Well, that was an interesting end to 2023!
It rained here in the Southeast of England; boy did it rain. And at times the wind and the rain got together to make going outside really quite unpleasant. Christmas came and went in the usual blur of smiles and laughter, travel, pigs in blankets, bags of wrapping paper and those bits of Sellotape that get stuck on your sock.
Whilst we were planning for, and then enjoying, the festive period, December saw investment markets take off like a rocket. They were boosted by lower inflation figures coming out of the US, Europe and the UK, increasing the chances of interest rates dropping faster than anticipated, alongside an apparent pause in escalation to the conflict in the Middle East.
Unfortunately, January tells a different story as fears of the Middle East conflict spreading further in the region unwind some of the gains made at the end of last year. A little disappointing, yes, but also a reminder that markets go up and they go down and there’s nothing any of us can do to influence them.
I try to read a wide range of commentaries because it’s useful to hear different points of view rather than remaining in an echo chamber. A client drew my attention to a letter recently written by Terry Smith, the founder of a popular (and very successful) fund manager, Fundsmith. The above cartoon (by the Economist’s cartoonist Kevin Kallaugher) had already made the financial press before I saw it in the letter and it made me smile.
In his letter, Terry touches on something we mentioned a few times in 2023. One of the reasons our preferred Vanguard fund ‘did pretty well’ all things considered was that it owned all the so-called Magnificent Seven – big US tech firms including Apple, Amazon, Microsoft and Tesla.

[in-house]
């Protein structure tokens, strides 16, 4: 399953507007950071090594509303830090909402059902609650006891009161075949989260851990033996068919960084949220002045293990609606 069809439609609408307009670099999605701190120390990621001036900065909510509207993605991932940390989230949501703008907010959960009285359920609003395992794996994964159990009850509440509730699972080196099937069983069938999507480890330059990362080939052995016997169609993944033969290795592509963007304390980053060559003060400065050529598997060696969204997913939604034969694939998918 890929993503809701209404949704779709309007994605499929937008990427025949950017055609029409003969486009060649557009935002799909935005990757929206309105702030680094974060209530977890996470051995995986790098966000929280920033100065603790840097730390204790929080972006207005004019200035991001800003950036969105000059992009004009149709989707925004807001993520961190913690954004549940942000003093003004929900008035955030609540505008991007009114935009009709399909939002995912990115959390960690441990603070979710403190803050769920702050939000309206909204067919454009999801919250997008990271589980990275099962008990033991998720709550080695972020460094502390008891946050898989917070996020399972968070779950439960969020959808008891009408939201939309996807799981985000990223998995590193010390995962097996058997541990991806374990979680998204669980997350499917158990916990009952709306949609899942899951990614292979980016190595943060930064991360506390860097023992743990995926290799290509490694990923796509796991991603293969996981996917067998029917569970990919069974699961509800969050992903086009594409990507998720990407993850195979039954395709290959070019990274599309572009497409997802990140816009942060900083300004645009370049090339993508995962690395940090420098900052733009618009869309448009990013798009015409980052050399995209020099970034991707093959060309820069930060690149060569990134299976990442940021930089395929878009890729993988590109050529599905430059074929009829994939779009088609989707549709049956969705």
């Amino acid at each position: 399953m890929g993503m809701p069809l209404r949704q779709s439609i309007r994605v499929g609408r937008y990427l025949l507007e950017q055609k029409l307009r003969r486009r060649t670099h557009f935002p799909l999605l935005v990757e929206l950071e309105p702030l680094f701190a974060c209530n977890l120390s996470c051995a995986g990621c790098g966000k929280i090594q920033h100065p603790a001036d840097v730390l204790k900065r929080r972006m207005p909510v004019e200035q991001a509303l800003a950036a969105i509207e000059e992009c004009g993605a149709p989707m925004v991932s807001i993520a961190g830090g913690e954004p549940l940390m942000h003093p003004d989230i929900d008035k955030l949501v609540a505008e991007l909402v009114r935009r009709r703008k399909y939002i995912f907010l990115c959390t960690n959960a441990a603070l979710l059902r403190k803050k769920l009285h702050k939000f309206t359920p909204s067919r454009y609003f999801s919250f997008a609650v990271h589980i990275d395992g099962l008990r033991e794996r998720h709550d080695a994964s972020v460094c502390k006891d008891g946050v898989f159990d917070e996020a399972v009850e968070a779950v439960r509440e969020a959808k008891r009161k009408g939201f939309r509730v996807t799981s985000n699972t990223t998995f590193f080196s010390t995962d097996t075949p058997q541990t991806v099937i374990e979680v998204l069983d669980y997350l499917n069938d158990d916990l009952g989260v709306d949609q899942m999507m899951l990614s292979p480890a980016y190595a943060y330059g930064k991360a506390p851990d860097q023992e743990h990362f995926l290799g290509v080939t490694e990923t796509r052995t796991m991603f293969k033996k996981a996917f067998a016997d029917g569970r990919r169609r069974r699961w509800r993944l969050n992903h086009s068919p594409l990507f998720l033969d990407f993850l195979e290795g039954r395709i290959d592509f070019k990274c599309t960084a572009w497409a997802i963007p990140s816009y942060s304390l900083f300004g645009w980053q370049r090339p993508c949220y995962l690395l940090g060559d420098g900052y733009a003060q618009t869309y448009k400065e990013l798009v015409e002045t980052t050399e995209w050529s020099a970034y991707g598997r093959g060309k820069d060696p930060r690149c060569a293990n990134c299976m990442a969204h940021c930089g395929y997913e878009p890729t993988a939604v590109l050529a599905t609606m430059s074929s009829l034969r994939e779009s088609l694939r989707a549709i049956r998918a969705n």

Sarasin (our preferred responsible asset manager) and Fundsmith both own some of the companies, but not all of them: Terry’s letter says “We do not own all the Magnificent Seven and would probably not be willing to take the risk of doing so, even if all of them fitted our investment criteria.” I’m not comparing Fundsmith’s performance with Sarasin, who disappointed last year, but there is consistency in the messaging not just about those seven stocks, but also how Fundsmith approach investing. According to the letter, they:
- Buy good companies
- Don’t overpay
- Do nothing
Applying that last bullet point to financial advice is sometimes really hard to do. When markets are down, or the fund/portfolio selected has a poor run, it’s very easy to look for the greener grass elsewhere. Being patient investors is sometimes difficult, but often rewarding over the longer term.
We try to be patient. The reasoning behind this approach was captured really well in something Alan Smith of Capital Asset Management (who happens to be a friend of one of the team here at Gibson Lamb) recently wrote: “I’m not working to maximise your short-term return, I’m working to minimise your short term regret.” It’s a sentiment I really like…
Let’s see what 2024 will bring!
All the best everyone!